Contact your energy supplier to claw back credit

You should tell your current energy supplier you’re moving, at least 48 hours in advance, although you can let them know much further ahead.

You should take final readings on the day you move out and send them to the supplier – doing this online is often fastest, and it’s worth taking a snap of the readings on your phone, too. 

This way, your supplier can organise a final bill and work out whether  you’re due a refund, for example if you pay by direct debit and your account is in credit when you move.

If you forget to tell your supplier you’re moving, and the property is empty, you could find you’re billed for a daily standing charge.

Banks, credit card companies and insurers

If you forget or don’t bother to give your new address to financial organisations, any new bank cards, Pins and statements may continue to be sent to your old address. In the worst-case scenario, where these personal details fall into the wrong hands, this could put you at risk of identity theft.

You could also lose out if you fail to let organisations that hold your pensions, savings and investments know, and later forget about them.  

While you can trace old accounts at a later date, it can be a time-consuming process, and you may miss out on lost interest if you’ve left savings languishing in obsolete or poor-paying accounts.

You’ll also need to arrange home insurance for your new property, and may be due a partial refund if you’ve cancelled your policy on your previous home.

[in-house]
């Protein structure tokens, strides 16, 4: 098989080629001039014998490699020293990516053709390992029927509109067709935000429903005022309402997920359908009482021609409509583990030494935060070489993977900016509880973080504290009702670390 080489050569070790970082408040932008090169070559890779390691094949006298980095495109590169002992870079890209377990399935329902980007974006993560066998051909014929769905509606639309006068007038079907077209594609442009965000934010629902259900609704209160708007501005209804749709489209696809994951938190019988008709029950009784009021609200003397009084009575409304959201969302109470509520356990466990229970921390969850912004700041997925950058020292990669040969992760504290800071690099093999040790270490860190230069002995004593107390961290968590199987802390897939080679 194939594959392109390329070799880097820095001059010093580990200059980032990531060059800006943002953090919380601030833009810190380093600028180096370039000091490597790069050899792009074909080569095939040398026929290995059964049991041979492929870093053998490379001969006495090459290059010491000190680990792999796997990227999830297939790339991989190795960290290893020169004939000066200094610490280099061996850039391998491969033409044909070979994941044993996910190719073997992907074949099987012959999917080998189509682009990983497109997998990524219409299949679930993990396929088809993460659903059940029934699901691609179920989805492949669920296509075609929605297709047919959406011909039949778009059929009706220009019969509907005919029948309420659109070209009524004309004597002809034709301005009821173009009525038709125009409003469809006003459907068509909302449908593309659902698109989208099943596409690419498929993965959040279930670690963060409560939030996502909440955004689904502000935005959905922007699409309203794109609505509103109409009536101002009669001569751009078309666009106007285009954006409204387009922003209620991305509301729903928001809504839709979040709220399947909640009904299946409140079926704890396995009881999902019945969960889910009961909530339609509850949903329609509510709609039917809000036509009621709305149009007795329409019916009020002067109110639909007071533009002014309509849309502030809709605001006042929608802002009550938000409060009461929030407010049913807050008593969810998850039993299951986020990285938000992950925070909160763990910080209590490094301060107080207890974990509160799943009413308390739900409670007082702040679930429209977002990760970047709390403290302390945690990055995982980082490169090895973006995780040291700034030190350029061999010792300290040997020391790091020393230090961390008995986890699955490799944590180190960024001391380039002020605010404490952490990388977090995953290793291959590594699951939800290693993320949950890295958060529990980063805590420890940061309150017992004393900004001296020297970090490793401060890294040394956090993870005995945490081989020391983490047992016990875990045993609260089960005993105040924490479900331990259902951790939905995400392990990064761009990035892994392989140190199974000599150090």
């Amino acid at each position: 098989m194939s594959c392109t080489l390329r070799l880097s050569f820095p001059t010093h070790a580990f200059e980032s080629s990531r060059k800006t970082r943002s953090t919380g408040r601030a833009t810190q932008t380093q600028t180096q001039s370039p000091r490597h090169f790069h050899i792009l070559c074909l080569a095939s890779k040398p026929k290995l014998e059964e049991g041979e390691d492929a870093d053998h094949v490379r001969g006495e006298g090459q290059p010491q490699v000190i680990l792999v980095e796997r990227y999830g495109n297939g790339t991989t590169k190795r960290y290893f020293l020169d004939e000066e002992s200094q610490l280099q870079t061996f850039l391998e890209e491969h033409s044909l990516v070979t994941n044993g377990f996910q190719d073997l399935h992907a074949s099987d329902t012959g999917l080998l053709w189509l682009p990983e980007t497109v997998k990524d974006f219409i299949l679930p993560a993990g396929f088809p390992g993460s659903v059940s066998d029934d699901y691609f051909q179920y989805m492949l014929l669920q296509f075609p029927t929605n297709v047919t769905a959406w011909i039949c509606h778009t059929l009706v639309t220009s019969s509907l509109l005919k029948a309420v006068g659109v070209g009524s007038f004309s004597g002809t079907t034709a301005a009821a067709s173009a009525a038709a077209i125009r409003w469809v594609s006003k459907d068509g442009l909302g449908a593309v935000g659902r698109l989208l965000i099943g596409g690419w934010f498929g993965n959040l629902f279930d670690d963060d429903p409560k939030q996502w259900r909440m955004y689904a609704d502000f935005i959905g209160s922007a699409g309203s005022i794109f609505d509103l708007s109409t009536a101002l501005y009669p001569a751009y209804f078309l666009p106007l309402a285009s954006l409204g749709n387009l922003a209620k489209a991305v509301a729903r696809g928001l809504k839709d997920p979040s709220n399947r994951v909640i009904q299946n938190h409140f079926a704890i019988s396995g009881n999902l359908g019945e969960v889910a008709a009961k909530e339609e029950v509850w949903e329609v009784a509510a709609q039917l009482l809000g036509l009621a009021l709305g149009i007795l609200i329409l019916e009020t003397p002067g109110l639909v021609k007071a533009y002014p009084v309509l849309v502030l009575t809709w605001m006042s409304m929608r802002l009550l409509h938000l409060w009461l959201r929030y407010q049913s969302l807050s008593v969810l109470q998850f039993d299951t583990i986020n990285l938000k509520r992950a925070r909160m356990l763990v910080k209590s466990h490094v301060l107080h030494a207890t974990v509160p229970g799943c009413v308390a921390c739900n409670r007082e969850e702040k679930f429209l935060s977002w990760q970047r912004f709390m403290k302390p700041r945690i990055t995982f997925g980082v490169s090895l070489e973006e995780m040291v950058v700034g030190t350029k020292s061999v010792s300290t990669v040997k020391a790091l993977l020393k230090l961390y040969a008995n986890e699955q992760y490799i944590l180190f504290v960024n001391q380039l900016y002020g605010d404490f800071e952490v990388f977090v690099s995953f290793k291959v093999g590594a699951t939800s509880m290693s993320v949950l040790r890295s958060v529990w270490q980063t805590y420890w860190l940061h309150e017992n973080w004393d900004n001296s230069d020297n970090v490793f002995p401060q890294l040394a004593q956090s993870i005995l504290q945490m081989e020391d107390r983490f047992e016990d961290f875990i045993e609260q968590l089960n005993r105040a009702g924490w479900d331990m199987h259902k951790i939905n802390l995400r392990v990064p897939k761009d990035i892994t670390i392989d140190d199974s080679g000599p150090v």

Depending on how far in advance your moving date is confirmed, you may also want to organise a redirection service through Royal Mail so you don’t miss out on vital post.

This needs to be done at least five working days in advance, and you can set up the redirection for three, six or 12 months. Charges start from £36, but if you claim certain benefits, like Universal Credit or Pension Credit, you can get a reduced rate from £22.50, which saves nearly 40%. 

Make sure you update your pet's microchip details

Dogs need to have a microchip by the time they are eight weeks old. From 10 June 2024, cats will also need to be microchipped before the age of 20 weeks, with details stored on a pet microchip database.

If you move home, it’s your responsibility to contact the relevant microchip company, to make sure your contact details are updated on its database.

There may be a charge for this and you can check contact details for approved providers on the government website. There is a £500 fine for those not complying with the rules. 

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Sue Hayward

Sue Hayward is a personal finance and consumer journalist, broadcaster and author who regularly chats on TV and Radio on ways to get more power for your pound.  Sue’s written for a wide range of publications including the Guardian, i Paper, Good Housekeeping, Lovemoney and My Weekly. Cats, cheese and travel are Sue’s passions away from her desk!